Income Tax Search and Seizure: Understanding the gamut of Dumb Documents unearthed in an Income Tax Search and Seizure action
It is seen in the course of practice on the subject that during the course of Search and Seizure actions, voluminous documents are seized which may also include numerous loose papers, diaries, note pads which may contain rough calculations, vague notings, scribbling and jottings etc.
There may be instances where such documents may be also non- speaking so far as that such documents may not decipher with certainty or may be not at all, as the case may be, the following:-
i. Whether such document contains some transaction subjected to tax and consequently bears the tax liability.
ii. If yes, taxability in whose hands?
iii. The year of taxability of such income.
iv. The rate and amount of tax
It is pertinent to mention that a charge of tax can be levied based on such a document only is such document is a speaking one in itself or becomes a speaking once if read in conjunction to some other corroborative evidence found during the course of search or post search investigation.
The well settled legal position is that a non speaking document without any corroborative material, evidence on record and finding that such document has materialized into transactions giving rise to income of the assessee which had not been disclosed in regular books of account by such assessee, has to disregarded for the purposes of assessments to be framed pursuant to search and seizure action. From the search and seizure perspective, such non speaking seized documents are referred to as ”Dumb Documents”.
Without prejudice to the above position though subject to distinguished facts and circumstances as may be there in some cases, the revenue wherein dumb documents have been surfaced pursuant to a search and seizure action, cannot seek to bring such document in the tax net by merely pressing into service Section 132(4A) of the read with Section 292C of the act. Section 132(4A) of the act read with Section 292C creates a deeming fiction on the assessee subjected to search wherein it may be presumed that any such document found during the course of search from the possession or control of person searched shall belongs to such person and contents of such documents are true. What has to be noted here is that mere deemed presumption can’t bring such a document in the tax net. Even otherwise, the presumption as casted by the legislature is a rebuttable one. Nevertheless, even if a deemed presumption is casted on an assessee by virtue of Section 132(4A) of the act read with Section 292C, the taxability shall arise only on passage of assessment orders ( Section 153A and 153C in search cases/proposed u/s 148 by virtue of Finance Bill 2021) and under relevant charging sections (such as Section 68, 69,69A,69B and 69C etc.). Unless and until the contents of such a document and its character and nature per se falls under the category of income to be taxed under the charging Section 68, 69,69A,69B and 69C, the mere deemed presumption u/s Section 132(4A) of the act read with Section 292C shall be of no help.
Having said so, the predominant judicial view is that no arbitrary addition to the income can be made by the Assessing Officer based on the dumb documents, loose papers containing scribbling, rough/vague notings in the absence of any corroborative material, evidence on record and finding that such dumb documents had materialized into transactions giving rise to income of the assessee which had not been disclosed in regular books of account by the appellant.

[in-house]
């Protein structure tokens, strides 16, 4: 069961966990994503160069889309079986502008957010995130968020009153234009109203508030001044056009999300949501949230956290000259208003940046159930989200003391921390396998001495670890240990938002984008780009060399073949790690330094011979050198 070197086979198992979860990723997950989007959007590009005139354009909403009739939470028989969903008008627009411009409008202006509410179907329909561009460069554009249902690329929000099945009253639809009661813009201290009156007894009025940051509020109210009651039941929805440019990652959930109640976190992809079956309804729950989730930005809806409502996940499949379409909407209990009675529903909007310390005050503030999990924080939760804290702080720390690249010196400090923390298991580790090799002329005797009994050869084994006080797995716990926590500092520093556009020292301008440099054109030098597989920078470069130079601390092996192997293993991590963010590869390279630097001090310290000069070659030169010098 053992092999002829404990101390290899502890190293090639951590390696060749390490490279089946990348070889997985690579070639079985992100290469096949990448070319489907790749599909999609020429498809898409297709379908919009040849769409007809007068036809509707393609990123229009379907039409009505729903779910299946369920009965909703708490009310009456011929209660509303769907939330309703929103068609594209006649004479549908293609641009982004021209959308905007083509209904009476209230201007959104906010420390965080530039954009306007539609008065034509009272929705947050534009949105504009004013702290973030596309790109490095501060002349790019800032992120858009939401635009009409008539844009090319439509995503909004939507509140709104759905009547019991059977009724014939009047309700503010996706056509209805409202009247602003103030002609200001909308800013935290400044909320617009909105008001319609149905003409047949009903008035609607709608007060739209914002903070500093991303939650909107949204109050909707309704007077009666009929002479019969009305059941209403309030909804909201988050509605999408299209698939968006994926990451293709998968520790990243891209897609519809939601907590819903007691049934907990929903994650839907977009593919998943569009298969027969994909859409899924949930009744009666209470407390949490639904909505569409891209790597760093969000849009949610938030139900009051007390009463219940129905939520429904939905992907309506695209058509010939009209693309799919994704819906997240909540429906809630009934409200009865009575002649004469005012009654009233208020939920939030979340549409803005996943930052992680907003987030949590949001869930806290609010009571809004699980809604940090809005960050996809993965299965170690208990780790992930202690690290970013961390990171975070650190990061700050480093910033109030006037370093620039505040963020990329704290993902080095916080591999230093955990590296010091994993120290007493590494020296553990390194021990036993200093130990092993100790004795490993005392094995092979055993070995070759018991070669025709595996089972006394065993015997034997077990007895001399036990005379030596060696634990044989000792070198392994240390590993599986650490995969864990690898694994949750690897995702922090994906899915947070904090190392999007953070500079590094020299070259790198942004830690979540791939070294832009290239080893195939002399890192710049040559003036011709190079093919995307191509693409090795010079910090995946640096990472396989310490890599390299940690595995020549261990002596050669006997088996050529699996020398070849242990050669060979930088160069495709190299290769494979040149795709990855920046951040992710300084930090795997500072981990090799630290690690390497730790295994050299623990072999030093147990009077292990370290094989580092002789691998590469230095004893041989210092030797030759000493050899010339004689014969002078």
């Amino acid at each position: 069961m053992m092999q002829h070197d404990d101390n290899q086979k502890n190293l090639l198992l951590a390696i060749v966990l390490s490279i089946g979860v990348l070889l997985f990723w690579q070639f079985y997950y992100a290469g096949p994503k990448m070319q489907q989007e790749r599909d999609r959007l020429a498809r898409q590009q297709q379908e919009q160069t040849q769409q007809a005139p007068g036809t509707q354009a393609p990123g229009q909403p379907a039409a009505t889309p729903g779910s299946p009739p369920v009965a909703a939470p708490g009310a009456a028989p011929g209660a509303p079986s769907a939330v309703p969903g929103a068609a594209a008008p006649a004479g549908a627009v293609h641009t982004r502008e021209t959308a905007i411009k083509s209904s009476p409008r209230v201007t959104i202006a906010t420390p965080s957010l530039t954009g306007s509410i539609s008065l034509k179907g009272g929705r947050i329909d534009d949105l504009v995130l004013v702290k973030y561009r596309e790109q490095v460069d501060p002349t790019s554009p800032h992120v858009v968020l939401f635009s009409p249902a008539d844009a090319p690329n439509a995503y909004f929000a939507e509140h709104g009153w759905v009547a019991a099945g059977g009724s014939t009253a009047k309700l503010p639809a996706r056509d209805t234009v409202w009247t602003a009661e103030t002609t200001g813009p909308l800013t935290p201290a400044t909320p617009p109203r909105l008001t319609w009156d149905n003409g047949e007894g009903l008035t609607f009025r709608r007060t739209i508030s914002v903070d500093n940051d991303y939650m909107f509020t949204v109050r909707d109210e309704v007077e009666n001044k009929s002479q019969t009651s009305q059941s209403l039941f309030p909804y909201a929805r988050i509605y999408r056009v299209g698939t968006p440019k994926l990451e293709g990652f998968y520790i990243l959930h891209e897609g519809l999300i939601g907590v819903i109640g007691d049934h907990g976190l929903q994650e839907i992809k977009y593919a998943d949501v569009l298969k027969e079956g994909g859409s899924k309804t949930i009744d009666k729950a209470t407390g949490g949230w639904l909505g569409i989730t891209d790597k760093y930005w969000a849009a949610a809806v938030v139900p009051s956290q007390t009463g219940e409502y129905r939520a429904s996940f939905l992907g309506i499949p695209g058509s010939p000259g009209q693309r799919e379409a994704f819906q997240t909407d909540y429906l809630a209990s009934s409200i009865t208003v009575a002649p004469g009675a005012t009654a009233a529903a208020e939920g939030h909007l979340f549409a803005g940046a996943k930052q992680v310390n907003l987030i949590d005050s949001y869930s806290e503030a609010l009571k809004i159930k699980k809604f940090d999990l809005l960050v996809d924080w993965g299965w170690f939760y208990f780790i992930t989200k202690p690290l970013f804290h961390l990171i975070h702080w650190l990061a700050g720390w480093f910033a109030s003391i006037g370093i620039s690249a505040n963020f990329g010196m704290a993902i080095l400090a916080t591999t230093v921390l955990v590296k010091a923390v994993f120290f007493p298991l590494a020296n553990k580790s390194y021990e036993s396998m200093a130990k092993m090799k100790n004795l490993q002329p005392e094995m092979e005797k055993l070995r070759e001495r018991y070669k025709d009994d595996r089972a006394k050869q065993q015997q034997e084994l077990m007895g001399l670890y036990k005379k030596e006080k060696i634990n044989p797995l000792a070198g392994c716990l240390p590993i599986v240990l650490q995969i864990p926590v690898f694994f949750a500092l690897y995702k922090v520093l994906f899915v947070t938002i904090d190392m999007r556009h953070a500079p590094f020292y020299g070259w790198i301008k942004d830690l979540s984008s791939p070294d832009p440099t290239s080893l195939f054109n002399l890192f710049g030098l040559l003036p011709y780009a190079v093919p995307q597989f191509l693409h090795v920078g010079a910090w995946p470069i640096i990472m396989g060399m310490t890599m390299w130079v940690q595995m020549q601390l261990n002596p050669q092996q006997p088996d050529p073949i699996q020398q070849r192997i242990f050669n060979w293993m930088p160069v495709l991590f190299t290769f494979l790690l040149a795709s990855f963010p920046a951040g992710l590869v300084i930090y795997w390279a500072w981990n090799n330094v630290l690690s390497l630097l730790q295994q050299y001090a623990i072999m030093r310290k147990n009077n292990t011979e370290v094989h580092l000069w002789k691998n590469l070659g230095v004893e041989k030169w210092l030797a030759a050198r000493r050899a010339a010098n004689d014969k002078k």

It shall not be out to place to mention that the Hon’ble Supreme Court in the case of K.P. Varghese v. ITO  24 CTR (SC) 358/ 131 ITR 597 (SC) held that the fictional receipt cannot be deemed to be a receipt in the absence of any cogent material to support the factum of actual receipt.
The Hon’ble High Court of Delhi in case of Commissioner of Income-tax, Delhi (Central)-II v. D.K. Gupta  174 TAXMAN 476 (DELHI) upheld the order of the tribunal wherein it was held that Ad-Hoc/ Dumb Documents without any corroborative evidence/finding that the alleged documents have materialized into transactions cannot be deemed to be the income of the assessee. The relevant part of the judgement is reproduced herein under:-
“The tribunal returned a finding of fact that there is no corroborative or direct evidence to presume that the notings/jottings had materialised into transactions giving rise to income not disclosed in the regular books of account.
4. Consequently, the tribunal upheld the findings of the Commissioner of Income-tax (Appeals) and agreed with the view taken by the latter that the assessee was liable to tax only on those receipts which had been proved to be income in the hands of the recipient. As a result thereof, the Tribunal found no reason to interfere with the findings recorded by the Commissioner of Income-tax (Appeals) on the ground that the same were based on valid and cogent materials placed on record and also produced before the Assessing Officer during the course of assessment proceedings. The Tribunal also noted that all the evidences, materials, explanations were furnished before the Assessing Officer and it is on the basis of such material that the Commissioner of Income-tax (Appeals) had arrived at the conclusion that no addition was warranted on the basis of the seized diaries.
5. We have examined the impugned order in detail and have also heard the counsel for the parties and we find that the issues sought to be raised before us are purely issues of fact. The Tribunal, being the final fact-finding authority, has returned a certain set of facts. We find no perversity in such findings and, consequently, no question of law, what to speak of a substantial question of law, arises for our consideration.
The appeal is dismissed.”
On similar lines, the Hon’ble Delhi ITAT in case of Ashwini Kumar v. ITO 39 ITD 183 (Delhi) held that in the case of dumb document, revenue should collect necessary evidence to prove that the figures represent incomes earned by the assessee.